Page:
Model Rocketry first came into existence during the late 1950’s and early 1960’s, a period known to many of us as the “Space Race”. The Soviet launch of Sputnik and the early US manned missions caught the imagination of millions of people and developed into a popular hobby.
Before the establishment of model rocketry as a hobby grownups and kids alike were busy mixing dangerous chemicals in attempts to shoot there rockets skyward. Unfortunately, many people were seriously injured mixing their own propellants.
Along came the hobby industry and some savvy entrepreneurial chemists who developed single use rocket motors which removed the hazards associated with the previous amateur experimenters. Since that time the hobbyist does not have to mix, pack or handle any explosives or propellants. Life is safe again!
Now today, model rocket motors and rocket kits can be purchased at almost every hobby shop or toy store. These kits have been designed for any level of expertise from beginner to expert. Simple starter kits are available that lead you step by step into this fascinating hobby.
Model rockets are classified as those having motor power ranges beginning from “1/4A” which is the smallest made on up to “G” sized motors, the largest which can be purchased without special certification. A “G” sized motor will loft a six foot rocket a good distance into the air.
High power rocketry involves everything using a motor larger than a “G” size. These require all sorts of special clearances and will not be discussed here.
How Rockets Work
Rockets work according to one of the laws of physics first defined by Sir Isaac Newton some 350 years ago. That law states that for every action there is an equal and opposite reaction. This means that as the rocket fuel burns and expels the hot gases out the rocket nozzle the mass of gas being pushed out pushes against the rocket motor with an equal force. Contrary to common belief, it has nothing to do with the resistance of air in the way of the hot exhaust. That is why rockets can work in the vacuum of space. In fact, they work better in space because the resistance of air flowing around the rocket does not exist. Just a bit of physics I am sure you wanted to know!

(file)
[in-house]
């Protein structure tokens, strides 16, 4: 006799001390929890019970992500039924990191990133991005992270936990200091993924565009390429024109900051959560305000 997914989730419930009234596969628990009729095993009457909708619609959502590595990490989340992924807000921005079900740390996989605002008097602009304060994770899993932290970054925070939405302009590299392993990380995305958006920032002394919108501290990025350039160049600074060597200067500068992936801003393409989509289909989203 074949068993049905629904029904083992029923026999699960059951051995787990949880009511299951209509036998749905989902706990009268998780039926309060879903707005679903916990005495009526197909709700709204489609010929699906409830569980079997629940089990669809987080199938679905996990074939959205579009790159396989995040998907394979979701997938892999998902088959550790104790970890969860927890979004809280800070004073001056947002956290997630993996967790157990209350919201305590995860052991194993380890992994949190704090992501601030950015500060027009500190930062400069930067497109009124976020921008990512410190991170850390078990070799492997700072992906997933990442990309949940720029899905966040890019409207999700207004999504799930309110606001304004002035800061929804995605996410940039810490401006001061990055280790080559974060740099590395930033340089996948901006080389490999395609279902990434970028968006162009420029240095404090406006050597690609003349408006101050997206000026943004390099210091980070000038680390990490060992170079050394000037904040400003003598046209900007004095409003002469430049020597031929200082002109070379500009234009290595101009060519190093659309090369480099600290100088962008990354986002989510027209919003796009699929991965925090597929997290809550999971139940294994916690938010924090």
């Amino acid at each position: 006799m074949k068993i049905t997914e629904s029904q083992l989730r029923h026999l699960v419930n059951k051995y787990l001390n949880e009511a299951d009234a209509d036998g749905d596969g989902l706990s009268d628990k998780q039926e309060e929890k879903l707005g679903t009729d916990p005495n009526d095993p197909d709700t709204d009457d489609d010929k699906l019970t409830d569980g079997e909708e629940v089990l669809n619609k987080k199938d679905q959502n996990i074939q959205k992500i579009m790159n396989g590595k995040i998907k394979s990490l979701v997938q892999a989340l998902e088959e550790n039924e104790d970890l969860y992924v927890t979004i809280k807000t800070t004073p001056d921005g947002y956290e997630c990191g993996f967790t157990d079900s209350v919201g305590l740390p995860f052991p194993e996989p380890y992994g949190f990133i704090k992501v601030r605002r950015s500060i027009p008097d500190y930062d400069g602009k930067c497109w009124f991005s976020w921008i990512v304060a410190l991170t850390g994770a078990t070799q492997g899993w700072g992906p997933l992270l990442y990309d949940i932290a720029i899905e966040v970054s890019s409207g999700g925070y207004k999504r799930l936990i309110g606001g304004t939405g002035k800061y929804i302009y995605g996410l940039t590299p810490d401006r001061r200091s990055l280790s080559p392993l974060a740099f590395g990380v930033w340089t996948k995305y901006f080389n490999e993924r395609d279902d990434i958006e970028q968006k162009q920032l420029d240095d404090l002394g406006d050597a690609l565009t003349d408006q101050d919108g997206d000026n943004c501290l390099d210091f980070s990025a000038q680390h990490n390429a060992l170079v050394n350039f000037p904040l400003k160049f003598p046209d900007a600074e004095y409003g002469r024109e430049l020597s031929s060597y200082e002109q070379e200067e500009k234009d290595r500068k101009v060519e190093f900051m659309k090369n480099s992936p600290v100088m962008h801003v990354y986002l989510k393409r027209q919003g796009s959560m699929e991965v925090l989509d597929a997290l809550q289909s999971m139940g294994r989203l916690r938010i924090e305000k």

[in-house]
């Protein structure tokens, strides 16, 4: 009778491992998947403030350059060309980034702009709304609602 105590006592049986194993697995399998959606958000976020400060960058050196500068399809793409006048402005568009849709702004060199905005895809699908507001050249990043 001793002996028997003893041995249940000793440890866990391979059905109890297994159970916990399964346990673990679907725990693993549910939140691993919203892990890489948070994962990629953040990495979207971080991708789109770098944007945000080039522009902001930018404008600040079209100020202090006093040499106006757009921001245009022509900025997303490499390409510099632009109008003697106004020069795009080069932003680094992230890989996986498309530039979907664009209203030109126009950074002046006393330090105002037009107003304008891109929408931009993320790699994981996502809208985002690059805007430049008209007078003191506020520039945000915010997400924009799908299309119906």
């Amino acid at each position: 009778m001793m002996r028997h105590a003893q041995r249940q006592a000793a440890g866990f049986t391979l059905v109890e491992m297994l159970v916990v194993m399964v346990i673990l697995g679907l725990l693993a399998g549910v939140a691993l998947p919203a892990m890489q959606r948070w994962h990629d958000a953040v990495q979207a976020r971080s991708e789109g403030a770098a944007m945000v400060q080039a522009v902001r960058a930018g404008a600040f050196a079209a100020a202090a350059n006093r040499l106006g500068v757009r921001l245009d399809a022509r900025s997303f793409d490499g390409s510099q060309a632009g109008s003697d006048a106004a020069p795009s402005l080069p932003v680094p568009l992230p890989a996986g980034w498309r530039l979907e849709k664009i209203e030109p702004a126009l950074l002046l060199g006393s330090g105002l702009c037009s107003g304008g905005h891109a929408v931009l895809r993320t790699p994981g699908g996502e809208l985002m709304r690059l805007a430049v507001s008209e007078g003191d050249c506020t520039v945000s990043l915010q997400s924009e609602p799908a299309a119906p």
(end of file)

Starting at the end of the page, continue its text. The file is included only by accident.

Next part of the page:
One of the best ways to get started in model rocketry is to find a local club and join. This will give you the chance to find someone to help you understand some of the basics and avoid mistakes. Make sure you attend the clubs launch days when members launch their rockets.
You will find it best to begin with a rocket kit. These will come with everything you need to build your first model rocket. After mastering the basics, you can graduate to more complex kits which let you develop techniques to assemble the recovery system, motor mounts and the fins.
Develop your skills further by adding attractive paint schemes and decorative trim.
Scale modeling involves building exact scale models of the actual rockets NASA uses. These will require significant research to discover the specifications used by manufacturers to build their huge full size rockets. You will want to finish your scale model with the same paint and trim schemes.
Increase your fun by adding a cameral or video recorder to your rocket nose cone. The photos from several hundred feet in the air can be spectacular.
Children need to be carefully supervised when rockets are being launched and recovered. Simple models can achieve speeds of 100 miles per hour, so it is important that no one gets in the way.
Never launch your rockets in populated areas. Not only will you risk injury to someone, your chances of losing your rocket when it comes down are far greater.
Do not launch your rocket in areas prone to fires. A bad launch could start a serious wildfire that you would likely be responsible for.
Some states have age limits for purchasing model rocket motors and may require launch site permission or permits. Best to check with your local city hall, fire department or police department if not launching with a club.